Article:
Death of a character

TV shows and books provide a brief respite in our sometimes tedious lives. Considering the number of shows and the number of seasons they run for, getting attached to the show is inevitable. Because these characters come into our living room once a week for 6-8 months (or everyday for hours if you are Netflix addicted like me) you sometimes forget that they are just fictitious characters. If there is a bigger disappointment than your favorite show getting cancelled, it’s your favorite character getting killed off. While you eventually do realize that it’s just a character and you will see your favorite actor in other shows, for those brief moments it really hurts!

Here is my list of some of my favorite characters which have been killed off over the years, and which have cost me couple liters of tears!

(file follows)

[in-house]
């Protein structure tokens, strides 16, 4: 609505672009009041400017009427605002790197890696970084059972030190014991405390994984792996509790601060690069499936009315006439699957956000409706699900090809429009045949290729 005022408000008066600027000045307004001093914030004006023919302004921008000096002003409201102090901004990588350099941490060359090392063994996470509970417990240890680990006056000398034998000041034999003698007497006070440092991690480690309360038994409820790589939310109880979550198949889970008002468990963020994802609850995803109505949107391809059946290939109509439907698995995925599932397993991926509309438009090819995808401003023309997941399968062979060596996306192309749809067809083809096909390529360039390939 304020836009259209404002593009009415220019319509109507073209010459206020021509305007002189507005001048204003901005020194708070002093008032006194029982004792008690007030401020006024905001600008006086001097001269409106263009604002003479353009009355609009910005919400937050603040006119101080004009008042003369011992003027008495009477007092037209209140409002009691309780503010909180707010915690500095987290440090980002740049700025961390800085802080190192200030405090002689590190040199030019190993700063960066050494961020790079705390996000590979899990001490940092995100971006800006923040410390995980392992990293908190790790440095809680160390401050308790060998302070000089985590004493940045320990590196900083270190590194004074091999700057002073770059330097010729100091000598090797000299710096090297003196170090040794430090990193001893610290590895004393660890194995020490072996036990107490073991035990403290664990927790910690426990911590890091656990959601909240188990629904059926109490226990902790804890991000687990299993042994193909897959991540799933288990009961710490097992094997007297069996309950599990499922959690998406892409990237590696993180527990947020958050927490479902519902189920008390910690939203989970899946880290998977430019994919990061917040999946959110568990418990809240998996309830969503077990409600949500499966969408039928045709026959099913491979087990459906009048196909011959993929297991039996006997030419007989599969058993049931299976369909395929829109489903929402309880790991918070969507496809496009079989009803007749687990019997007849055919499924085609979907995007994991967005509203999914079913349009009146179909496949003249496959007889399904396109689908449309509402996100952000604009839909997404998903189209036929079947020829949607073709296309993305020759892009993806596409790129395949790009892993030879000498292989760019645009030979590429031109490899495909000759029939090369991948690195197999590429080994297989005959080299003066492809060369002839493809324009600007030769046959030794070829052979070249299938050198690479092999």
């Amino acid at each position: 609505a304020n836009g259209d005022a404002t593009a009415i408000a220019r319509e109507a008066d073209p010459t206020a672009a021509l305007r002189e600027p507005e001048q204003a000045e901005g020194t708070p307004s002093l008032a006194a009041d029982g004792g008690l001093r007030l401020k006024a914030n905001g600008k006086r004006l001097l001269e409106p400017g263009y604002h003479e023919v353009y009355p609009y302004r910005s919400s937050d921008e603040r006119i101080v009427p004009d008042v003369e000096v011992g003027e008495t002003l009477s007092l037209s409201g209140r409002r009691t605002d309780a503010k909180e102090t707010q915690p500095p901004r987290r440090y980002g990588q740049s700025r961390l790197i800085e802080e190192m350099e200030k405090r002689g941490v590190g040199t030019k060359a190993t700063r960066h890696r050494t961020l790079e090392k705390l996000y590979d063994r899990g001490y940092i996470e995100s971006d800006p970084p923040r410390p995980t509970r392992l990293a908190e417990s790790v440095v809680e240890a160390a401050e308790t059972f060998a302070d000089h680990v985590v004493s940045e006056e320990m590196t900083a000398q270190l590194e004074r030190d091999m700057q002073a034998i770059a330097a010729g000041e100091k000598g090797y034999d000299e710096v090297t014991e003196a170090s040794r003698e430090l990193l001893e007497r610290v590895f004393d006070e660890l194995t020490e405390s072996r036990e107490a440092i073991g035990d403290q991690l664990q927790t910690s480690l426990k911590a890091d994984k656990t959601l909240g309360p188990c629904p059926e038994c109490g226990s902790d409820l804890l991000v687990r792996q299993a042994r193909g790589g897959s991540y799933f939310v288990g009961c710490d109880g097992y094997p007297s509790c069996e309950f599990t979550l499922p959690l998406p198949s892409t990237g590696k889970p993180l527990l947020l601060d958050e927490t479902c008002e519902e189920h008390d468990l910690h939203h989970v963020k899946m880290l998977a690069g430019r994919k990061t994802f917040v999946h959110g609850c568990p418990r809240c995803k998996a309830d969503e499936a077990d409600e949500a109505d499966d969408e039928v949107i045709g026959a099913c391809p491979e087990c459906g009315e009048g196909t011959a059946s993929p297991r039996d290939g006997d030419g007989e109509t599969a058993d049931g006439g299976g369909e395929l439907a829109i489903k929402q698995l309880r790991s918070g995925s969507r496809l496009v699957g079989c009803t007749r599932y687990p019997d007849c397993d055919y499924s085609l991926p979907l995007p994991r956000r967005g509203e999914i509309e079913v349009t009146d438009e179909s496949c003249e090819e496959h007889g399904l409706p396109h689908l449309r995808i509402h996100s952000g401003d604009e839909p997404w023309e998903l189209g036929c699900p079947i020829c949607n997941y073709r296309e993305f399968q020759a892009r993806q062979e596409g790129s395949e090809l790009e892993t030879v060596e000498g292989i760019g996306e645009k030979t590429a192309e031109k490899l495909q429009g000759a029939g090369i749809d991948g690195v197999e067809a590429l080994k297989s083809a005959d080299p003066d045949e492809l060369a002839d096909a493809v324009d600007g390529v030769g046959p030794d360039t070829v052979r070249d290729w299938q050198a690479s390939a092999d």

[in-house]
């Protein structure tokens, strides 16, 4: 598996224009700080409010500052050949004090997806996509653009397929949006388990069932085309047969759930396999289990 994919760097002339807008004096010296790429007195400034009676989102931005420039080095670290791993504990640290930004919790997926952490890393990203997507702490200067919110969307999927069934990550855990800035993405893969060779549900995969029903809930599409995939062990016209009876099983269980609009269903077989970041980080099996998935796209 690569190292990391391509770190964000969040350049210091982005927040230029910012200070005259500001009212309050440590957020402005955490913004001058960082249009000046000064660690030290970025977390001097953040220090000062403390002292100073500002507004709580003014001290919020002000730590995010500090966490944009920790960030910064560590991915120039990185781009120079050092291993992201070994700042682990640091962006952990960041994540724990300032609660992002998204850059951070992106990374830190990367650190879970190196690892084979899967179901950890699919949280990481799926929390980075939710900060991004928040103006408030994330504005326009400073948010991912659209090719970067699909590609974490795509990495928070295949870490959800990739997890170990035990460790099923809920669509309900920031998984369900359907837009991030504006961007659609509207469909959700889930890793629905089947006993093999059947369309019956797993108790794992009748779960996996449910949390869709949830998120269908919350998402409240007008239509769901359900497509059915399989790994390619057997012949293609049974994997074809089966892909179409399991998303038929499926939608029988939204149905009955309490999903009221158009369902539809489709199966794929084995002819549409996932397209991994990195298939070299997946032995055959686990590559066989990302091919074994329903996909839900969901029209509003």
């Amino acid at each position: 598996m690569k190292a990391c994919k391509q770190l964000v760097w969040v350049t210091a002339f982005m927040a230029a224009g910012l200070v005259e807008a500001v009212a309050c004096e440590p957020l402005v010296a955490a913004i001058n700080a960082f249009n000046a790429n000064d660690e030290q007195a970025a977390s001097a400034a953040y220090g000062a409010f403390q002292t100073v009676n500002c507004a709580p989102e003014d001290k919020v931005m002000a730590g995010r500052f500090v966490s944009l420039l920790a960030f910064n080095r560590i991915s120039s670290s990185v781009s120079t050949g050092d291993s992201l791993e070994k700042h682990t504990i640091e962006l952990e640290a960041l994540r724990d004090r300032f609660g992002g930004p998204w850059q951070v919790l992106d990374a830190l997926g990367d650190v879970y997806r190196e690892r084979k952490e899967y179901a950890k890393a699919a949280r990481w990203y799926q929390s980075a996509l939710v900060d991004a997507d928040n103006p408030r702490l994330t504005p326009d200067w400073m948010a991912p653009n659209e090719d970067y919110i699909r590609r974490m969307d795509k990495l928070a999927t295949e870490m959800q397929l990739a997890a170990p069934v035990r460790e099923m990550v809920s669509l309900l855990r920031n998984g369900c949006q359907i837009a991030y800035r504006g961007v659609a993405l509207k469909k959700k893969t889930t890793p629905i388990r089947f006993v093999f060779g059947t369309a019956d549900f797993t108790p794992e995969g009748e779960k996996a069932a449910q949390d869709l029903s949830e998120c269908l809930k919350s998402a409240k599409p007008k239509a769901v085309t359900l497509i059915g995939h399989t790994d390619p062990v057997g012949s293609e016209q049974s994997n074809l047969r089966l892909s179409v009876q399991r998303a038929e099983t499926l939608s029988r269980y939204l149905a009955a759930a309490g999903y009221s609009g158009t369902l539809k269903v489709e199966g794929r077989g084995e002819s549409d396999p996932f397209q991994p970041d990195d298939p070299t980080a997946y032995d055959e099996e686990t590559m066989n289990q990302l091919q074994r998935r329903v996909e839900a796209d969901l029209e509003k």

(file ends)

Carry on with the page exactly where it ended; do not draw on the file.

1) Will Gardner: Anyone who regularly watches “The Good Wife” know this by now that Will Gardner dies in the crossfire in a courtroom shooting. Saying that it was a shocking twist is a major understatement. Even though Will Gardner was a fictitious character he was one of my favorite people on TGW. Josh Charles did a marvelous job as Will Gardner, by being a tough and shrewd lawyer and as vulnerable guy who is in love with a woman he can’t have. The amazing chemistry between Will and Alicia made the show fun to watch for me, whether they were lovers or fighting in the court. The only thing good about the Sunday night’s episode was that he and Alicia were able to smile and be civil in their last meeting together. It will take me a while to get over this death!